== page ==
2 3 Throwback Thursday and Honi Coles | Ballet Webb

Thursday, February 19, 2015

Throwback Thursday and Honi Coles

Throwback Thursday and Honi Coles

Charles “Honi” Coles was born in Philadelphia On April 2, 1911. He learned to tap dance on the streets of Philadelphia and made his debut at the Lafayette Theatre in 1931 as a member of the Three Millers. The Three Millers group was known for exciting dance moves like barrel roles and steps done on large set pieces.

But soon he was replaced by another dancer, so Honi went to New York City determined to improve his technique. And improve it he did. He soon became known as the dancer with the fastest feet in show business, as well as being the most graceful.

Honi Coles went on to tour with Duke Ellington and Count Basie and other big swing bands. By 1940 he was a soloist with Cab Calloway’s orchestra, and it was there that he met Charles “Cholly” Atkins, another accomplished tap dancer. Together, they created an act called Coles & Atkins, and throughout the 1940s they performed with many big bands. In 1949, they appeared in the Broadway musical Gentlemen Prefer Blondes in a show stopping number called Mamie is Mimi choreographed by Agnes de Mille.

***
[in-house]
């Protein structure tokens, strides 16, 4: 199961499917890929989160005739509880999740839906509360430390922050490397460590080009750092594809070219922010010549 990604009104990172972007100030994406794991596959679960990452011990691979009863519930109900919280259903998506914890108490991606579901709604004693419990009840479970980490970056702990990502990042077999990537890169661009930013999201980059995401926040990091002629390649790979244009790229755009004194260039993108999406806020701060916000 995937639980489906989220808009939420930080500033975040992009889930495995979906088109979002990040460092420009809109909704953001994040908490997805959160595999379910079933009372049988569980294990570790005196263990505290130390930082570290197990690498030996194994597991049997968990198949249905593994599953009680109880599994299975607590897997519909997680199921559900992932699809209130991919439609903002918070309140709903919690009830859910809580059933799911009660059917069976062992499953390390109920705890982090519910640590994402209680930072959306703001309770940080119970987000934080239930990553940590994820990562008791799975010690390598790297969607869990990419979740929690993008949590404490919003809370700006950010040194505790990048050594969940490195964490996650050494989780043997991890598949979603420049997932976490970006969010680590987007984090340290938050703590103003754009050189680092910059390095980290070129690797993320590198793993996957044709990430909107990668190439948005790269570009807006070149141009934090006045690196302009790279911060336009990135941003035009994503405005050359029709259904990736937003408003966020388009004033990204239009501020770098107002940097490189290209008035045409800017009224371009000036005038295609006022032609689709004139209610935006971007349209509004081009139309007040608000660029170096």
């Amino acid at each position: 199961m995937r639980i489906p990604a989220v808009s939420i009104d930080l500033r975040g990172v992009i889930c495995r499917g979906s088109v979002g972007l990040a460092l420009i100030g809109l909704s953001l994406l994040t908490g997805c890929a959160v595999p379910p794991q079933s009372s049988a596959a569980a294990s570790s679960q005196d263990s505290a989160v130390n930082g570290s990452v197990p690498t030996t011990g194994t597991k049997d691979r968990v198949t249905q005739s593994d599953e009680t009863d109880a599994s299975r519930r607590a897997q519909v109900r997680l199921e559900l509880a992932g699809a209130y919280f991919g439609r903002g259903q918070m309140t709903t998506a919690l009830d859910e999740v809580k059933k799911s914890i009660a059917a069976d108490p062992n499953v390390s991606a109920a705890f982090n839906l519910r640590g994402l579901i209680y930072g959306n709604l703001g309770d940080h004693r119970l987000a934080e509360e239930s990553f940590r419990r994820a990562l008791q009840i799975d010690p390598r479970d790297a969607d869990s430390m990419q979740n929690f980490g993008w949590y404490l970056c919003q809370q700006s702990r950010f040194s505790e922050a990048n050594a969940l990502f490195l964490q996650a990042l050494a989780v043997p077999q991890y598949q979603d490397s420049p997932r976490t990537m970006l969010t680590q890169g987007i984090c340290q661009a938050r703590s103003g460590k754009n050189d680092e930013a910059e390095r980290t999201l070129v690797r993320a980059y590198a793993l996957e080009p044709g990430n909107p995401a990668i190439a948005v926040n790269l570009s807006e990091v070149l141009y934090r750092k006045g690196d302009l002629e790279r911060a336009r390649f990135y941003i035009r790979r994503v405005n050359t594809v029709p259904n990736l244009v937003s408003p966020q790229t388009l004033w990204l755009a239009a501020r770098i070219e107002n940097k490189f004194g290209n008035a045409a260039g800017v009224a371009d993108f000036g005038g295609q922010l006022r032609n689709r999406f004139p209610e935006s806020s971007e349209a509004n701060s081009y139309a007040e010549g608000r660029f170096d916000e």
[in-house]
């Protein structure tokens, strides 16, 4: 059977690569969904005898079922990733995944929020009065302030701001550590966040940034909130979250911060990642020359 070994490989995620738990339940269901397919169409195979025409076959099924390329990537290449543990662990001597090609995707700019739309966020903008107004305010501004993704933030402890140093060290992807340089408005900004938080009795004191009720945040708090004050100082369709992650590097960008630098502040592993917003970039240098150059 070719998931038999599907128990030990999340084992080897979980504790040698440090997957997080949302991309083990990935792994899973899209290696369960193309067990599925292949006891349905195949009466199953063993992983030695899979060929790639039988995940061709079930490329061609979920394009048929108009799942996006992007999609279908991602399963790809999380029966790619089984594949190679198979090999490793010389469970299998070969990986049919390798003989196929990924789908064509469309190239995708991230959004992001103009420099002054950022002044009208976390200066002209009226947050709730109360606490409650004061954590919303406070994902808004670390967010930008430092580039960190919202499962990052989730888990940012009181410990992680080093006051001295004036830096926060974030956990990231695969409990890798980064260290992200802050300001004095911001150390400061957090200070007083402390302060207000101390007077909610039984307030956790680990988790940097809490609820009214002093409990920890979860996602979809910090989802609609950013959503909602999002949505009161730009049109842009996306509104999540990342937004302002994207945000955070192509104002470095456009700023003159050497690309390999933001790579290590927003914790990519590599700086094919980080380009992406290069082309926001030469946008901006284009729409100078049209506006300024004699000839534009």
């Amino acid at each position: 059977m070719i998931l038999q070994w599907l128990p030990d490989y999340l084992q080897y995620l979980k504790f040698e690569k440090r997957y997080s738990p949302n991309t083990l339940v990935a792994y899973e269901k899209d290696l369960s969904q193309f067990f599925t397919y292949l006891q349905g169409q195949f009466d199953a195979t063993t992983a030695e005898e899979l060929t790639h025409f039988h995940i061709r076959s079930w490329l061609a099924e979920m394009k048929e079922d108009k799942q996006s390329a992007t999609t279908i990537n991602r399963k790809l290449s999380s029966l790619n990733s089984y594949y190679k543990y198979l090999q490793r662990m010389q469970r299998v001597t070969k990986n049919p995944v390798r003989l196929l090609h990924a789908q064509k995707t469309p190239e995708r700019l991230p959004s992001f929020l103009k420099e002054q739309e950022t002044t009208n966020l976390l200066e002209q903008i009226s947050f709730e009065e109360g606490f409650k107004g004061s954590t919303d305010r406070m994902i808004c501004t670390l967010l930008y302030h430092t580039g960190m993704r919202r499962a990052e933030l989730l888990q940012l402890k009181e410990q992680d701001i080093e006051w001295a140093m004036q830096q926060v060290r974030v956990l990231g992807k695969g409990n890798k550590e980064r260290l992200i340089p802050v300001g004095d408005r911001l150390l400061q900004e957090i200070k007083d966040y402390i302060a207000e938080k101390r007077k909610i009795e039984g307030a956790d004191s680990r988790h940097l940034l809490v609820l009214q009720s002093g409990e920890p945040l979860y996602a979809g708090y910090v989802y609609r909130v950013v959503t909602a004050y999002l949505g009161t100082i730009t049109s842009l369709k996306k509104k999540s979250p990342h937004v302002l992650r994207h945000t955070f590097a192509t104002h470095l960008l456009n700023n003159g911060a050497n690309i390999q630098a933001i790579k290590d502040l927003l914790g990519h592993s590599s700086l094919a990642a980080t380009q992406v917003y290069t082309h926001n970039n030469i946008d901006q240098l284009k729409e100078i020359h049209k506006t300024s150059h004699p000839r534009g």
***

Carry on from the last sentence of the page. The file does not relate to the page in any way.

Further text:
Later, Honi Coles worked as production stage manager for the Apollo Theatre, president of the Negro Actos Guild, and continued his membership with the Copasectics, a tapping fraternity. He then appeared in the touring company of Bubblin’ Brown Sugar, and in the Joffrey Ballet production of Agnes de Mille’s Conversations on the Dance.

At age seventy-two He received a Tony Award, Fred Astaire Award, and Drama Desk Award for the best featured actor and dancer in a musical for My One and Only.  He was also awarded the American National Medal of the Arts. He has appeared in many films including Dirty Dancing.

Honi Coles died in November 1992, leaving a rich legacy for today’s dancers.

From the Big Blue Book of Ballet Secrets:

Dance History Factoid #60:  
Charles “Honi” Coles was a lengendary tap dancer.

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““In a gentle way, you can shake the world.”
Mahatma Gandhi

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